(L-R) House Majority Whip Rep. James Clyburn (D-SC), Speaker of the House Nancy Pelosi (D-CA) and House Majority Leader Rep. Steny Hoyer (D-MD) speak to reporters on their way to the House Chamber at the U.S. Capitol November 05, 2021 in Washington, DC.
Drew Angerer | Getty Images
The party-line vote came soon after the House late Friday night passed the $1 trillion, Senate-approved bipartisan infrastructure bill, which will now go to Biden’s desk.The procedural vote on the bigger social services and climate plan represented just a partial victory for the White House and Democratic leaders in the House, who had hoped to pass both the procedural vote and the final bill Friday.
Still, the move showed for the first time that the Democratic caucus could unite behind a vote to advance the Build Back Better legislation, even if they could not come together to vote to pass the final bill.
“The Build Back Better Act will be a once-in-a-generation investment in our people,” Biden said in a statement lauding the passage of the infrastructure plan and the successful procedural vote for his social and climate plan.
The final passage plan fell apart late Friday morning, when it became clear that a small group of House moderates would not vote for the bill until they saw an economic analysis from the Congressional Budget Office of the bill’s long term impacts on the budget deficit, known as a CBO score.
Even the procedural vote looked dicey for several hours on Friday afternoon after progressives balked at the idea of passing a final version of a companion infrastructure bill favored by moderates, without simultaneously passing a final version of the Build Back Better Act.
The impasse was only resolved after Biden personally stepped in and brokered a deal. Moderates agreed to issue a formal pledge to vote for the social spending bill, provided the CBO score showed that it would not add to the budget deficit.
The CBO is unlikely to have that report ready for several days, however, and Congress will be in recess next week. Initially, it had appeared as though House moderates would be satisfied with a report that was released Thursday by the nonpartisan Joint Committee on Taxation.
That report found that the $1.75 trillion social spending bill would not add to the federal deficit long-term. But the report did not take into consideration several major parts of the bill that were still being negotiated early this week, when the analysis was performed.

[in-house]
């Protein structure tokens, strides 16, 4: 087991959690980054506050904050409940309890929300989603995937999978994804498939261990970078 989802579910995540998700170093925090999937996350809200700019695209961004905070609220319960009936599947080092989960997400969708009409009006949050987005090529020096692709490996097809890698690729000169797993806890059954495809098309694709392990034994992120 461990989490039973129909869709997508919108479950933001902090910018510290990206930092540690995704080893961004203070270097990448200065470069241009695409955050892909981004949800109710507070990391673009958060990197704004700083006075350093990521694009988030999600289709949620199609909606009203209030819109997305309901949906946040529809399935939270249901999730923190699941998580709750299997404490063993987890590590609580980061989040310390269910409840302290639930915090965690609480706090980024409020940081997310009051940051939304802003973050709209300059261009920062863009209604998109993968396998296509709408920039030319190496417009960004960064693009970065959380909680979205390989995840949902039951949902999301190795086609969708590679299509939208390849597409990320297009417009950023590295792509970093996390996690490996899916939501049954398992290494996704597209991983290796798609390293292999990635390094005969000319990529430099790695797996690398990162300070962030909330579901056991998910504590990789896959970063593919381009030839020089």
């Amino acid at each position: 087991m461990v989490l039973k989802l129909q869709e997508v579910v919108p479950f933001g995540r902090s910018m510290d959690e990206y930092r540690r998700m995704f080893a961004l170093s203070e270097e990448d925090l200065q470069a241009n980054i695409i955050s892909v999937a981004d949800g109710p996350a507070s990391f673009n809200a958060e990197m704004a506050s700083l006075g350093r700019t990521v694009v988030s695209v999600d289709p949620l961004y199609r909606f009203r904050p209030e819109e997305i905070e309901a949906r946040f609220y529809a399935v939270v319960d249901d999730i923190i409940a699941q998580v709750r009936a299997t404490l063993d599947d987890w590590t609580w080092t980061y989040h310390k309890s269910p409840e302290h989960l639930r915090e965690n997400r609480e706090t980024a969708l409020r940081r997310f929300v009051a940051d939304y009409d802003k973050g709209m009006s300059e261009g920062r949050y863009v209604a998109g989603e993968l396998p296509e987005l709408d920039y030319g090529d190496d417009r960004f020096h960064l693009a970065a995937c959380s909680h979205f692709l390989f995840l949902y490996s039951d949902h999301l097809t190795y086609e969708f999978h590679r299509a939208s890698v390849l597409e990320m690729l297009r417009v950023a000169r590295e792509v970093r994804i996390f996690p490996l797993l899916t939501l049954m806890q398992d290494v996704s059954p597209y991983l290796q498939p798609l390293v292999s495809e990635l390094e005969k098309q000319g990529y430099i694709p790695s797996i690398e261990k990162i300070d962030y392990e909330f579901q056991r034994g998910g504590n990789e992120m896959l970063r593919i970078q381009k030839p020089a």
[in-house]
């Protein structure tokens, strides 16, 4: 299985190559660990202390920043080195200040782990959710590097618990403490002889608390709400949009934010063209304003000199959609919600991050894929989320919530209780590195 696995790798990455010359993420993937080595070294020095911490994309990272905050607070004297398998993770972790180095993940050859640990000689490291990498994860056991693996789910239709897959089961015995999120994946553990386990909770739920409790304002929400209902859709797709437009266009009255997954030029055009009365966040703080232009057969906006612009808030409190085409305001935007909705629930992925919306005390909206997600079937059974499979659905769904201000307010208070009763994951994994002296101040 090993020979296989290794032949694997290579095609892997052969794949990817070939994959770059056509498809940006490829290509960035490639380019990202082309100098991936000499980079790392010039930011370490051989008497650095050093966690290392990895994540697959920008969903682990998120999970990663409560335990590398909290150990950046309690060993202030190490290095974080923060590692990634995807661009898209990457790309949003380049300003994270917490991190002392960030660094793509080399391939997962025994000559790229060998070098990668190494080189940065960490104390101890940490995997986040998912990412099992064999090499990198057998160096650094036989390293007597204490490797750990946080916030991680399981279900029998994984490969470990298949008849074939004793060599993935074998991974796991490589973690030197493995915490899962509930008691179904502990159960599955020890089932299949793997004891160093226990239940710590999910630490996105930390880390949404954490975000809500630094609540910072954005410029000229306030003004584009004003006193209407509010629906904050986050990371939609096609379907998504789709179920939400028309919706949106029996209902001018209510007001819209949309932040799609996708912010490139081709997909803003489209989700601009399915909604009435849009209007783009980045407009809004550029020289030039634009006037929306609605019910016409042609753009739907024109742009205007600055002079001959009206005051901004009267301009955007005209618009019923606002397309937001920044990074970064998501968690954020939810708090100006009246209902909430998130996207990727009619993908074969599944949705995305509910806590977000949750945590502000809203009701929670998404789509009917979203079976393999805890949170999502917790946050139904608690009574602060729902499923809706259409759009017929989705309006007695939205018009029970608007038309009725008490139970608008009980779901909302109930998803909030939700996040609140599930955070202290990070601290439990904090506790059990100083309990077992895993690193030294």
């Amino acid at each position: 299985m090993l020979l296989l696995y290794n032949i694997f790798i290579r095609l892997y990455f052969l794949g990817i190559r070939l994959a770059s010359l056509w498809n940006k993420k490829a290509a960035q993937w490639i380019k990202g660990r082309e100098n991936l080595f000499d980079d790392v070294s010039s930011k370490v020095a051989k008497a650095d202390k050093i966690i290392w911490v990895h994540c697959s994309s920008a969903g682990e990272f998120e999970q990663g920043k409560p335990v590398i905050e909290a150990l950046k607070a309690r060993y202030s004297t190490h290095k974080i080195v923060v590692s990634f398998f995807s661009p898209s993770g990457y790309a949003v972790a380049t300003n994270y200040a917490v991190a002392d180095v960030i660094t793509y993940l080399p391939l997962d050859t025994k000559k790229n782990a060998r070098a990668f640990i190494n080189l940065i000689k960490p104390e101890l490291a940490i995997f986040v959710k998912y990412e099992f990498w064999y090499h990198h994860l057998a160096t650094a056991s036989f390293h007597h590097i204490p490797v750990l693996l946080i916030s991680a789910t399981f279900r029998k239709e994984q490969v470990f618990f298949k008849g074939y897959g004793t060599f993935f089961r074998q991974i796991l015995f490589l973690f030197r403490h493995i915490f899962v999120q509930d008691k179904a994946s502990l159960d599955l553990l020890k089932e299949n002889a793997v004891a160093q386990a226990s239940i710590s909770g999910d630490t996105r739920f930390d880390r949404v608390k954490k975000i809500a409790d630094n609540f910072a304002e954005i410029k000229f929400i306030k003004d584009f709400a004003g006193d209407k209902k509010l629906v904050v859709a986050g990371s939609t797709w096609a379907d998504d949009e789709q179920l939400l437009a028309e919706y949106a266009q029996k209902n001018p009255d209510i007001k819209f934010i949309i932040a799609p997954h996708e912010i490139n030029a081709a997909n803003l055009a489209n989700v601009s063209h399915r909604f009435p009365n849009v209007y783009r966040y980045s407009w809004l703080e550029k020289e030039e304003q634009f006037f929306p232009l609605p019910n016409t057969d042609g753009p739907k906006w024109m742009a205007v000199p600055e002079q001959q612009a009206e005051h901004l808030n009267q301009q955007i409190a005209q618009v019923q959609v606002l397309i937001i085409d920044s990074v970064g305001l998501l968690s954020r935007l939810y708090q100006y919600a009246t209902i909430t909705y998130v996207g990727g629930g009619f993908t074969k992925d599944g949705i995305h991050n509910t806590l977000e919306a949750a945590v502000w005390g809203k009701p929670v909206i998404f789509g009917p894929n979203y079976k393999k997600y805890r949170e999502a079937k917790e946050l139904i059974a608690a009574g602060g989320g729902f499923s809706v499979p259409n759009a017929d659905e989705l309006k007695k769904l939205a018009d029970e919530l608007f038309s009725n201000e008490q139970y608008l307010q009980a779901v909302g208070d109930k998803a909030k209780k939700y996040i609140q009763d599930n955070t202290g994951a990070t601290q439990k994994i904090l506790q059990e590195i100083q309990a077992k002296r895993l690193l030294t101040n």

The procedural vote sets up the conditions on the final vote, such as how much time each party gets to debate the bill on the House floor, and whether any amendments can be introduced. It also sets into stone what the bill will contain when it is finally taken up for a formal vote later this month.
What’s in the bill:
- Universal preschool for all 3- and 4-year olds. In addition to helping millions of children prepare better for school, the benefit would enable parents of young children to return to the work force earlier.
- Capping childcare costs at 7% of income for parents earning up to 250% of a state’s median income.
- 4 weeks of federal paid parental, sick or caregiver leave.
- A year of expanded Child Tax Credits. During the past year, these credits have raised households with more than 3 million children out of poverty, and cut overall child poverty in America by 25%.
- Extended pandemic-era Affordable Care Act subsidies. So far this year, these subsidies have increased ACA enrollment by more than 2 million.
- New hearing benefits for Medicare beneficiaries, including coverage for a new hearing aid every five years.
- A $35 per-month limit on the cost of insulin under Medicare, and a cap on out-of-pocket prescription drug costs at $2.000 per year.
- $500 billion to combat climate change, largely through clean energy tax credits. This represents the largest ever federal investment in clean energy.
- Raising the State and Local Tax deduction limit from $10,000 to $80,000.
For much of Thursday and early Friday, it appeared as though the full bill would pass, as House Speaker Nancy Pelosi and Democratic leaders reached agreements with a handful of holdouts.
These included a small group of Democrats who insisted on immigration language in the bill, a group of lawmakers from the Northeast opposed to the lower SALT deduction cap, and a third bloc of moderates who refused to support granting Medicare sweeping powers to negotiate prescription drug prices.
In each case, leaders and members reached a compromise. But ultimately, the lack of a CBO score was unacceptable for a half-dozen moderates.
The House will be out on recess next week, returning the week of Nov. 13. If there is a CBO score by then, it’s possible that the House could move immediately to a final vote on the bill.
Once the final bill clears the House, the Build Back Better Act goes to the Senate, where it is likely to be revised. There, two conservative Democrats have an outsized influence on what happens next: Key swing vote Sens. Joe Manchin of West Virginia and Kyrsten Sinema of Arizona.
Manchin has already said he opposes including paid leave in the bill. Meanwhile, Senate Budget Committee Chairman Bernie Sanders, I-Vt., has said he opposes raising the SALT cap deduction, arguing that it favors the wealthiest taxpayers and costs the government billions of dollars.
Senate Majority Leader Chuck Schumer said he hopes to have the Senate pass its version of the Build Back Better Act after the House does, and before Thanksgiving.